2. There’s a whole lot of controversy about who officially started it and what year that was. Several people have claimed to be responsible for the first carnival, and some say that was in 1964, others 1965 or 1966. So this year may, or may not, be the 50th anniversary.
3. The carnival we now know has strong West Indian ties, but that apparently that wasn’t really established until a few years later.
4. One man from Trinidad reportedly started teaching the pans (steel drums) to children at the street party in 1964, the following year a steel drum band showcased their talents. The instrument has since become an integral part of the carnival we know today.
5. Notting Hill Carnival is based on the history of Caribbean street parties of the 19th century, which were all about celebrating the abolition of the slave trade through song and dance.
6. The first was held in Trinidad and it became a particularly strong tradition there. They had been forbidden to join in Mardi Gras or hold carnivals of their own during the period of slavery.
7. These 19th century carnivals were a parody. They would dress up in costumes that mimicked the European fashions of their former captors, even wearing white make up on their faces. This established a tradition that continues in the costumes of today’s Notting Hill Carnival.
8. As the carnival developed in Notting Hill it became a celebration of all Afro-Caribbean cultures in the face of the racial tension of the 60s.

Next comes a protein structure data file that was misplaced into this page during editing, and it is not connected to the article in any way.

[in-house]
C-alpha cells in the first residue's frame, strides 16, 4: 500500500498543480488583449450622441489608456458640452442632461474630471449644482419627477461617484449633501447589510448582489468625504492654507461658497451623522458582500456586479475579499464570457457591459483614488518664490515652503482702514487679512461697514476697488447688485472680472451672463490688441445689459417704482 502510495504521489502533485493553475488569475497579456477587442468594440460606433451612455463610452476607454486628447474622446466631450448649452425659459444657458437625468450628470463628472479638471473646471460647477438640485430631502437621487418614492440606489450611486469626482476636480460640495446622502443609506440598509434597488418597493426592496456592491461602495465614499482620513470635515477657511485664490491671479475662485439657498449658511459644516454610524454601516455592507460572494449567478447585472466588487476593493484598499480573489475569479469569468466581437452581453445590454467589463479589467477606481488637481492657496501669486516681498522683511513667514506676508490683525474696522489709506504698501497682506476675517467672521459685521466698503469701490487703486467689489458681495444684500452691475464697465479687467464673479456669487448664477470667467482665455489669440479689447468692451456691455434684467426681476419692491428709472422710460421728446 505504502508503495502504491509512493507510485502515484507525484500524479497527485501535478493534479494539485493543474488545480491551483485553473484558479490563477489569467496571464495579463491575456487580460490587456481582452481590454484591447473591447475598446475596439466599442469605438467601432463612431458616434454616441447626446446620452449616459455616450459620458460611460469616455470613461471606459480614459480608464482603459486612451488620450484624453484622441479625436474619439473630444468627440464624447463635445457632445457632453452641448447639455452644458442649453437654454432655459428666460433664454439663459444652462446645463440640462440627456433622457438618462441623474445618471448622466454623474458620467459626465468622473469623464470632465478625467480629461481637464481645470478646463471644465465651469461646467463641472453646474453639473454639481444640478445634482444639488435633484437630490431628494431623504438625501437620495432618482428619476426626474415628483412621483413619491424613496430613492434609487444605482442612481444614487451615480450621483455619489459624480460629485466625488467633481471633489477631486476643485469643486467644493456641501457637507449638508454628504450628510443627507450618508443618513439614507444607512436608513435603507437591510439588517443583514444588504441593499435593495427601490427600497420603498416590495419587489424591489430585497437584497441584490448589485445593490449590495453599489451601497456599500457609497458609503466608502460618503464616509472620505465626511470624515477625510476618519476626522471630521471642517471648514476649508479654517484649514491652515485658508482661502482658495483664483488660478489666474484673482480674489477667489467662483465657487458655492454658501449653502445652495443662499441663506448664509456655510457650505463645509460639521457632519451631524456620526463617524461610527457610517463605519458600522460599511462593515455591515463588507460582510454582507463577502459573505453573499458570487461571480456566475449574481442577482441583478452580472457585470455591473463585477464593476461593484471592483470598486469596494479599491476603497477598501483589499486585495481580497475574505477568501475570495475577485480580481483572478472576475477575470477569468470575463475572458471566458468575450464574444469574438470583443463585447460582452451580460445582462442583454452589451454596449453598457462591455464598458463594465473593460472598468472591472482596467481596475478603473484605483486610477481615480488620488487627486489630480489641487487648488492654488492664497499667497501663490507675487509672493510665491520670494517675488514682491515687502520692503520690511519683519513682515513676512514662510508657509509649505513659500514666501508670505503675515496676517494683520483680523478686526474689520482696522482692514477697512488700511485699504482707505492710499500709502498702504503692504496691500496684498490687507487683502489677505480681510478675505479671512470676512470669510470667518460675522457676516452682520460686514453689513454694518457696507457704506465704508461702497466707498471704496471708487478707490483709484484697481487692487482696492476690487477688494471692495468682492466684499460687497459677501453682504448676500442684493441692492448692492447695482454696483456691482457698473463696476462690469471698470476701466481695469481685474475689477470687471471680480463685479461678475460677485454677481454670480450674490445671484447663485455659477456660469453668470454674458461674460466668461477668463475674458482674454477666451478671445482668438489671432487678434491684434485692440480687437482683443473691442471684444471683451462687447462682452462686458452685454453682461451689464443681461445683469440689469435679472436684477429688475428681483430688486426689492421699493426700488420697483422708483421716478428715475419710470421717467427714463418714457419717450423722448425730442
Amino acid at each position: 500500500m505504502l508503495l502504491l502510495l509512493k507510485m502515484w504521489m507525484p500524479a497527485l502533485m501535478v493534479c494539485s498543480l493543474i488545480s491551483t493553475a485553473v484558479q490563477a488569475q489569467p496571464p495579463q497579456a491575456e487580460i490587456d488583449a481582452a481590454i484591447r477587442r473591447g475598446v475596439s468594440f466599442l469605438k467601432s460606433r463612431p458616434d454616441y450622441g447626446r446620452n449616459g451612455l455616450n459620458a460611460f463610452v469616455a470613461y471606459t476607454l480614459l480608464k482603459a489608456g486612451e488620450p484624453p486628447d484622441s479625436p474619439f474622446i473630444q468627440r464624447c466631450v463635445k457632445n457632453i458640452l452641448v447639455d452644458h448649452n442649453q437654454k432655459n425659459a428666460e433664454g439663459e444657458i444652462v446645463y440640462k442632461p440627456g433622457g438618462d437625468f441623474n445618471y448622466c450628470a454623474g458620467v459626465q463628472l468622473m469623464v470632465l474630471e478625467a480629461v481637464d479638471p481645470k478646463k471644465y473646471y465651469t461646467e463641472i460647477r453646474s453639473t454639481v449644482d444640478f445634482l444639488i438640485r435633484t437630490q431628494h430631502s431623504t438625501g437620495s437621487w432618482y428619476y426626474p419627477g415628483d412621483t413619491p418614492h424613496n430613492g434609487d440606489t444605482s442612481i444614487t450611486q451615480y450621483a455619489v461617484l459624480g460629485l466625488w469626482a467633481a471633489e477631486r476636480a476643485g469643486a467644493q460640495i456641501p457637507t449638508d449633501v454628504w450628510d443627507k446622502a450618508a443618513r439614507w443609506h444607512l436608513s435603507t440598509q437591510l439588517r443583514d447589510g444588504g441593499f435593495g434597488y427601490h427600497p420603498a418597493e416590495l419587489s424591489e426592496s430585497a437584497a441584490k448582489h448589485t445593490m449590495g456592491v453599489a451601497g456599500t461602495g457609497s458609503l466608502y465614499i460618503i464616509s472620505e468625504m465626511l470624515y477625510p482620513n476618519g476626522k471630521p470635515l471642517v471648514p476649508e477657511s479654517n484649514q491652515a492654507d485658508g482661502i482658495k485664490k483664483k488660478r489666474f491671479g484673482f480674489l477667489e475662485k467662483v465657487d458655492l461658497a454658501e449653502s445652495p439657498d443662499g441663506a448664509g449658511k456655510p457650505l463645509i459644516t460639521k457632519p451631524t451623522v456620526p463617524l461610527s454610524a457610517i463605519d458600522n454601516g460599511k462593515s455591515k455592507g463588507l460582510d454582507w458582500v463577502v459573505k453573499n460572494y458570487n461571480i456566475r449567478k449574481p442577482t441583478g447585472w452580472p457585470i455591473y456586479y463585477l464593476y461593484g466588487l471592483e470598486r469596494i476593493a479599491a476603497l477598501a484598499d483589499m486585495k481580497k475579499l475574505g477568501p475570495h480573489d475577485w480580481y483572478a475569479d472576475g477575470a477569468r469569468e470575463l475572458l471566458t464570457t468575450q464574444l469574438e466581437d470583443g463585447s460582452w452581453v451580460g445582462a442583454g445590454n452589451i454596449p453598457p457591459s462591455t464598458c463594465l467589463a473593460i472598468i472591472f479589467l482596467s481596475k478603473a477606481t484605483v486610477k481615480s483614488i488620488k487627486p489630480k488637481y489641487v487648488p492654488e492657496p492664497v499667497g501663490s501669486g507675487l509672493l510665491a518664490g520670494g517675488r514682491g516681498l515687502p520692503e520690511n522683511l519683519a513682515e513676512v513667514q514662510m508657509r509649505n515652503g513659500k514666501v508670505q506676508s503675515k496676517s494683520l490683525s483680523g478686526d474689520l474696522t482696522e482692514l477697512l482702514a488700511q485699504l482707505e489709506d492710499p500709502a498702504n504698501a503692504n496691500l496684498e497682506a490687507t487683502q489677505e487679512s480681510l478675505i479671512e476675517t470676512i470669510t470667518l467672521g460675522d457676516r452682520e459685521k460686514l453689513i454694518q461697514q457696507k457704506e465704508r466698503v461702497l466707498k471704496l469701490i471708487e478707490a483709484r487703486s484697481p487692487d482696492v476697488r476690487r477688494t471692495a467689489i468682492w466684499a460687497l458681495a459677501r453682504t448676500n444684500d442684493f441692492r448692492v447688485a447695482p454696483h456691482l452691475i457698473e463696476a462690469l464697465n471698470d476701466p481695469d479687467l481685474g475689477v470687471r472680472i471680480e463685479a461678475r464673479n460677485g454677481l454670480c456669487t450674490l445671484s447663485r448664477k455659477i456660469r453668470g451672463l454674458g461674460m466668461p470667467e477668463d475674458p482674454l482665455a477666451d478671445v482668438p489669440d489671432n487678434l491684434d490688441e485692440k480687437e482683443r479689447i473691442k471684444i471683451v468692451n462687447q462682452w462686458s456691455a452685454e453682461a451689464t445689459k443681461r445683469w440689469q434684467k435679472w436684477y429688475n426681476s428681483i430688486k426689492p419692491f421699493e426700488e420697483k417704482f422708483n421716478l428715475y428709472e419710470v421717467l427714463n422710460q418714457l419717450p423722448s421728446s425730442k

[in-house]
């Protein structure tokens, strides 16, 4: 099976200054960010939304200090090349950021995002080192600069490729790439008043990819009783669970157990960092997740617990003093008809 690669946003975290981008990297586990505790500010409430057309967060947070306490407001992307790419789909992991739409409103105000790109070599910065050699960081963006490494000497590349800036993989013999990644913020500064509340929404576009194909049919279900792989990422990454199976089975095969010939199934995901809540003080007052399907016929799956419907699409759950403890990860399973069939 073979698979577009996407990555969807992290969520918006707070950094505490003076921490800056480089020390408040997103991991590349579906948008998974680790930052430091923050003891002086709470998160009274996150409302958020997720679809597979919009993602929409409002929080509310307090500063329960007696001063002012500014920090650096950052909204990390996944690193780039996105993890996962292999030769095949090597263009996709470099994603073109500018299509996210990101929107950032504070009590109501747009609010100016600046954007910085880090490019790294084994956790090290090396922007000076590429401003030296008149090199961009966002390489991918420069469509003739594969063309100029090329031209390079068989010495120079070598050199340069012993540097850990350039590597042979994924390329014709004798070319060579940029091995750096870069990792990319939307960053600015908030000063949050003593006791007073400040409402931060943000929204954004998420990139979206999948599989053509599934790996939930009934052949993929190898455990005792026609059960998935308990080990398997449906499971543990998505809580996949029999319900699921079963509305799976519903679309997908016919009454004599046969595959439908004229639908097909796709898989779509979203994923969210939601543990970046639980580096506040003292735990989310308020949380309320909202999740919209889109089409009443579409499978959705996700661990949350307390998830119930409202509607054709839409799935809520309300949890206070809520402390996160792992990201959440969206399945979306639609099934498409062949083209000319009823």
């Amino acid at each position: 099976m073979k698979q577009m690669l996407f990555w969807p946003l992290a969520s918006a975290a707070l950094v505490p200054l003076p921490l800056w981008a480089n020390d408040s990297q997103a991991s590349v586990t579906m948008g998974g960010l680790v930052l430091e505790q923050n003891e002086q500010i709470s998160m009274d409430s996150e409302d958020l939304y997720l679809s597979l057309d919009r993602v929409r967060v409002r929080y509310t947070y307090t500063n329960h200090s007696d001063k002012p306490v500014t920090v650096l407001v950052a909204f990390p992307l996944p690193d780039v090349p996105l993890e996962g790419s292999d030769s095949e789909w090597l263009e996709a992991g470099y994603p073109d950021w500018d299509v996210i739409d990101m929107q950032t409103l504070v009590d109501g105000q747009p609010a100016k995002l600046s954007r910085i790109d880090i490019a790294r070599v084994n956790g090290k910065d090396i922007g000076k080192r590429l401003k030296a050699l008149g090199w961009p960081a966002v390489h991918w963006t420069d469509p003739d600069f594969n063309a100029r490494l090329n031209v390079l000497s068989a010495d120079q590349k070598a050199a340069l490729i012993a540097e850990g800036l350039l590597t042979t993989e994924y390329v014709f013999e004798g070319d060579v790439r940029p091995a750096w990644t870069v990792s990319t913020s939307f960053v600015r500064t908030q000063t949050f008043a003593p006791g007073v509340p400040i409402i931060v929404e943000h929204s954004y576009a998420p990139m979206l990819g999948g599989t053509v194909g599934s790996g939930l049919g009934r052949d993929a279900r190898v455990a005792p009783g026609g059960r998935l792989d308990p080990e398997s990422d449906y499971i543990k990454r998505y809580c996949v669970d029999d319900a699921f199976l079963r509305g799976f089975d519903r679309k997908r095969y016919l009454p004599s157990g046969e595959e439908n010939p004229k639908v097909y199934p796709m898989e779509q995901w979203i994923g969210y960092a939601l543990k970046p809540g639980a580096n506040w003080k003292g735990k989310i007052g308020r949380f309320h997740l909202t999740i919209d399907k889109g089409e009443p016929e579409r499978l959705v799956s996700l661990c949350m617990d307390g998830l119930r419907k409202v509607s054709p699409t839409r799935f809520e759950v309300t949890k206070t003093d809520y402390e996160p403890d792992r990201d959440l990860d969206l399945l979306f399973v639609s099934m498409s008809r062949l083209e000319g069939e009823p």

9. Today the carnival music ranges from calypso (tradition Trinidadian music) and Soca (modern calypso) to reggae, drum and bass, hip hop, dancehall and garage.
10. Katy B, Chase and Status and Basement Jaxx are all headlining at the free festival this year.
11. The colourful costumed procession and floats is called “Mas”.
12. If you haven’t been before, there’s a severe lack of public toilets. Residents are known for opening their houses up and charging a fee for the use of their loo.
13. One million people descending on Carnival makes getting there extremely troublesome. If you think you can just jump on the central line, think again.
14. There are 4,000 volunteers and 9,000 police at the carnival each year.
15. It’s the second largest carnival in the world after Rio. If you lose your friends be prepared to never see them again and make some new ones.
16. The Trinidadian contingent have a giant chocolate fight on the Sunday.
17. It starts at 10am when you can enjoy quieter streets and finishes at 6:30pm.